More than just rewarding customers in cryptocurrency, the underlying bitcoin technology holds a lot of promise in changing the loyalty rewards industry. In the latest version of the BitLicense framework in New York, these reward points based on the cyrptocurrency’s blockchain were exempted from regulation.
These comprise frequently flyer miles, hotel loyalty points, return-customer retailer programs and so forth that were developed using bitcoin blockchain. Ribbit.me, a company whose RibbitRewards are tradeable, blockchain-based loyalty tokens, gives reward points that are generated by an algorithm and issued in the form of a digital token on the blockchain.
Bitcoin Technology Applications
For merchants, this is a positive development, as the bitcoin technology can remove loyalty program liabilities that merchants have traditionally had to carry to recognize their future obligation to deliver goods and services against those points.
“There’s no liability on merchants’ balance sheets anymore, and that’s what’s huge,” said Ribbit.me co-founder Sean Dennis. “We can take millions of dollars in liabilities off their balance sheets.”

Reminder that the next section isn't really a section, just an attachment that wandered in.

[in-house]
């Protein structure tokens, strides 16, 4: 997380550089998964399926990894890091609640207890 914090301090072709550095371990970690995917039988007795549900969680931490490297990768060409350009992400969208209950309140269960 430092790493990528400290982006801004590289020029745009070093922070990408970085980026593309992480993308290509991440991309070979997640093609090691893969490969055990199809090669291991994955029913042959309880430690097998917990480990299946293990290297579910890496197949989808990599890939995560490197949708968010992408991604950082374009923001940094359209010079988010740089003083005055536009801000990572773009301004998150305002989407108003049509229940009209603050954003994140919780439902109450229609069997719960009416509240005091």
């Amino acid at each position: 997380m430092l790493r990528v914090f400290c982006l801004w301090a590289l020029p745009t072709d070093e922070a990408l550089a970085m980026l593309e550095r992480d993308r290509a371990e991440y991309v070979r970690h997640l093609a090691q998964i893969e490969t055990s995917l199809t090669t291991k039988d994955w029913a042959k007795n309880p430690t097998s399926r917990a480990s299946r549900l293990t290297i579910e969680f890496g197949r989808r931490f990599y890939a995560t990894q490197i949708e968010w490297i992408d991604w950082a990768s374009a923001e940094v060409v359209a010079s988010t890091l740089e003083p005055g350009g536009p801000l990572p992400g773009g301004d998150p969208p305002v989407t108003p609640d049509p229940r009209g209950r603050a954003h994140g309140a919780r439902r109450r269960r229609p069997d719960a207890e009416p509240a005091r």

Using digital tokens issued under the blockchain, Ribbit.me is able to create assets on the individual’s portfolio without adding to the liabilities on the merchant’s side. This technique upends the centuries-old viewpoint of double-entry bookkeeping in which an asset has a corresponding liability.
“We tell them the liability disappears, because the blockchain belongs to no one,” said Ribbit.me co-founder Greg Simon.
This idea of blockchain-based rewards points has been catching on for a lot of retailers, which makes Ribbit.me founders worried that regulation could someday impose boundaries. For them, blockchain solutions could create better methods for managing merchant obligations, especially for the hotel industry in which franchises or branches can be operated by different owners.
Another advantage is the real-time aspect of bitcoin technology, which allows reward points to be instantly updated and available for use. For Eric Piscini, a banking technology consultant at Deloitte in Atlanta, this is good for both the customer and the owner of the business.